Health care is a very difficult topic for governments

Health is a leading area of importance to voters, but politicians are experts neither in healthcare nor in organizational design. So political interference usually does more harm than good.

That does not diminish the accountability of the government.

The Liberals’ decision to amalgamate all health care boards, other than the IWK, was a good one. The touted benefit of reduced executive management costs is the least important advantage of the Nova Scotia Health Authority (NSHA).

More important is the ability to:

  1. insist that the most effective practices among the previous nine regions be implemented across all the others,
  2. direct patients awaiting non-urgent procedures to whichever facility in the province, within reasonable distance, has the shortest waiting list, and
  3. plan for staff and facilities on a province-wide basis. This has enabled thinking about how to replace the services provided at the Victoria General to extend well beyond downtown Halifax.

Although costs are pressured by both inflation and the aging population, the NSHA operated with no year-over-year spending increase. There has been real progress in establishing home care as the preferred alternative. Waiting lists for it have been reduced 97%. Wait lists for nursing homes have been reduced by 56%.

The elephant in the room is primary care.

The preferred, but not exclusive, method for delivery is collaborative care centres that include one or more doctors and a number of other health care professionals. These avoid the gaps in service that can occur when a sole practitioner is ill, on vacation, or retires. The diversity of skills allows for better and more cost-effective care.

Sometimes these operate in a broader version, called a Collaborative Emergency Centre, which includes elementary emergency care during daytime hours; overnight staffing does not include a physician.

CEO Janet Knox, in her speech to the Annual General Meeting acknowledged that primary care is a priority:

“We are building new and strengthening existing family practice teams across Nova Scotia. This year we added 23 new nurse practitioners and family practice nurses in 14 practices… In the past year, Nova Scotia welcomed 43 family doctors and 68 specialists. And nearly 70 more are scheduled to start in the next 6 months.”

The difficulty is that we have no idea whether that is more, less, or the same as what is needed. Nor are we told what the goals are for the coming year.

The Liberals have committed to expand or create more than 70 collaborative teams, but have further muddied the waters by letting physicians decide whether to join one of those or have a different kind of practice.

Neither the NSHA nor the government has communicated clearly. It would help to start by acknowledging some hard truths:

  1. Family physicians are a scarce resource. It is not cost effective to have them doing overnight shifts at smaller hospitals so that the occasional patient needing urgent or emergency care can be accommodated.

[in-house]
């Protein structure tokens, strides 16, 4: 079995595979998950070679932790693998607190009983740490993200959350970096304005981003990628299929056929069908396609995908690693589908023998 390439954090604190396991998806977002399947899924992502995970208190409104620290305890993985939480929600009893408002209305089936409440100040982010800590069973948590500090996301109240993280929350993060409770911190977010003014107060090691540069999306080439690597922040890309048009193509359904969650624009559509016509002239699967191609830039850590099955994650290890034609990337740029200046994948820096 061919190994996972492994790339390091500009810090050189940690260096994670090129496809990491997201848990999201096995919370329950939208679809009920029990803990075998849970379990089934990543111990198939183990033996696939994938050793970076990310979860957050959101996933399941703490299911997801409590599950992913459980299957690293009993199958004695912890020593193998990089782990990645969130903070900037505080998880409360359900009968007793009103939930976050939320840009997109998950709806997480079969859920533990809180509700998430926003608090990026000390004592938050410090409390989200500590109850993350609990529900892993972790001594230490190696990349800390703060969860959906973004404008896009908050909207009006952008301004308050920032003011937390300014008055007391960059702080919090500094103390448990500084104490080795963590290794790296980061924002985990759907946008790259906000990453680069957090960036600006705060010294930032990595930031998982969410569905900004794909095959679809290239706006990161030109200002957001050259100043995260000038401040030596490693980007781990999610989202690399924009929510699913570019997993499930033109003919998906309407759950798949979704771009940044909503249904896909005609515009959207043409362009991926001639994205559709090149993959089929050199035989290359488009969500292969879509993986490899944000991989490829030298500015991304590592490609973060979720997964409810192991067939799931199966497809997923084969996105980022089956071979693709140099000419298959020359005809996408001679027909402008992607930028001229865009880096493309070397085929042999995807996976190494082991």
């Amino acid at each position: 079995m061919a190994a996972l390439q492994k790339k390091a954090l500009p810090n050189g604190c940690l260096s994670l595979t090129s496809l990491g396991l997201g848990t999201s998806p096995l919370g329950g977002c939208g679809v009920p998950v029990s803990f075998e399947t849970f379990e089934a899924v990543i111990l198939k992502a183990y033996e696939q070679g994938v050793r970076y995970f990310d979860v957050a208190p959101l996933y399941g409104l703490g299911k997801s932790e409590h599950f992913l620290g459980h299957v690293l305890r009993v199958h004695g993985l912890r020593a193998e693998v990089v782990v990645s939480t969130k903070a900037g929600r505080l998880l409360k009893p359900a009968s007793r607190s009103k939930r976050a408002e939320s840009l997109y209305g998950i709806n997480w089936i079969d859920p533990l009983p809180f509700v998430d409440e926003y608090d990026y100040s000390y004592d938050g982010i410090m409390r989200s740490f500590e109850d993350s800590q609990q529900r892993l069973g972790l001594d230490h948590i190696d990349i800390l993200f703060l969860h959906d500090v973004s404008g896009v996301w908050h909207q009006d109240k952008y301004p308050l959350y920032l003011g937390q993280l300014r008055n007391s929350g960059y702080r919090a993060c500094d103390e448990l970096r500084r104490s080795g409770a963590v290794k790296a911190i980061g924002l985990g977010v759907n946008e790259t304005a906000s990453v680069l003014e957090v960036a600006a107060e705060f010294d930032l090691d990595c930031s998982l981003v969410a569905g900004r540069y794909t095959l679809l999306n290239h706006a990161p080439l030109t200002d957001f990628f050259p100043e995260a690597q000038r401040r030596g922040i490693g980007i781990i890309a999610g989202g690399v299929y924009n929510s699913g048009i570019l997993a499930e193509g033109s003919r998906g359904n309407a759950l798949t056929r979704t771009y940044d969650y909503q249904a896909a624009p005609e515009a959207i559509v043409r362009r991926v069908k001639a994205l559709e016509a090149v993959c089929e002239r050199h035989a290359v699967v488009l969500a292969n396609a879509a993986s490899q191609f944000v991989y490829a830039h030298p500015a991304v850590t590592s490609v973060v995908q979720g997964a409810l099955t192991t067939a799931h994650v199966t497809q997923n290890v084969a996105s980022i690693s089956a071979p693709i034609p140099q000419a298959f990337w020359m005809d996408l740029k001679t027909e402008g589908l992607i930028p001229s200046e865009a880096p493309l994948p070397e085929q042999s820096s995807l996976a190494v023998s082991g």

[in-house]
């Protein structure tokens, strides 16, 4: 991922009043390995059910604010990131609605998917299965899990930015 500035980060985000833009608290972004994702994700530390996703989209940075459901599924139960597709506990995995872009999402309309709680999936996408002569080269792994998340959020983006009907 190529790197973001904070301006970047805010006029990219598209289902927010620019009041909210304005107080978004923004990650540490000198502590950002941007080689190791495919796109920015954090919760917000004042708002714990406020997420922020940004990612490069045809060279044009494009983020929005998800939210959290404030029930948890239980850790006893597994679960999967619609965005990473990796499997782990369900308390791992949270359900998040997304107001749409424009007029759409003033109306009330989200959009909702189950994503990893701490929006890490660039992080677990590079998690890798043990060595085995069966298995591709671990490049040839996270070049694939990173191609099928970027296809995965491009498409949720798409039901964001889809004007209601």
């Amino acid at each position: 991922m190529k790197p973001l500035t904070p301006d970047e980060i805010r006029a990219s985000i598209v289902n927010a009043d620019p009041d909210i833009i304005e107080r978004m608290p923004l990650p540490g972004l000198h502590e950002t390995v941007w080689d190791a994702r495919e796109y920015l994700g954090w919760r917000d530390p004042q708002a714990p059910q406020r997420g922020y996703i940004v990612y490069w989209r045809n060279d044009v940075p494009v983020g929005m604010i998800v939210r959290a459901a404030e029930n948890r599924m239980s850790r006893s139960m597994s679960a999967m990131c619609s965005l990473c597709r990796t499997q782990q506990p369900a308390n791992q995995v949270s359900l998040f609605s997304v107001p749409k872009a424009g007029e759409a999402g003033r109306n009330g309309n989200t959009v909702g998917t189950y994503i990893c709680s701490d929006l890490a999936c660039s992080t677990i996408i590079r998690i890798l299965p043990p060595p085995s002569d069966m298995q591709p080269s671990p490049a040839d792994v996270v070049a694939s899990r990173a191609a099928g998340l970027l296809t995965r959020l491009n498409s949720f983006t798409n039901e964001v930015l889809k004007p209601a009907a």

Stop pretending that they can provide care for real emergencies all night.

  2. The proposed changes to tax treatment of small businesses will hurt doctors a lot. Government will have to break from its formula for public sector workers to create a pay scale that will attract and retain family physicians. Encourage participation in collaborative care centres by paying more to doctors who work there.
  3. Nova Scotia has 1,352 family medicine/general practice doctors according to the Canadian Medical Association. That is about 15% more per capita than the Canadian average. As in every other province, there are nevertheless many Nova Scotians without a family doctor. Some don’t feel the need for one.

    The right measure is that everyone should have access to primary care when they need it, not that everyone should have a family physician.

So far, the news is dominated by anecdotes of doctor shortages or other problems with delivery of care. Patients do not understand the difference between the two kinds of collaborative care centres, walk-in clinics, small hospital emergency departments, or other arrangements. Consulting the NSHA website will not help.

The NSHA needs to explain all this. It needs to adopt, and broadly communicate, a plan for implementing its vision for primary care. Nothing that has been provided to date would persuade Nova Scotians that there is a clear direction, a timetable, and a rigorous process for achieving that timetable.

Likewise, the NSHA must annually report successes and failures in achieving the intended results. If the achievement bears any resemblance to what has been accomplished in home care there should be cheers all around.

If progress proves more difficult, but the communication is honest and persuasive that the destination will be reached, Nova Scotians may show understanding.

As it is, the snipers are having a field day. Confidence in the system is eroding and the risk of unhelpful political meddling grows daily.


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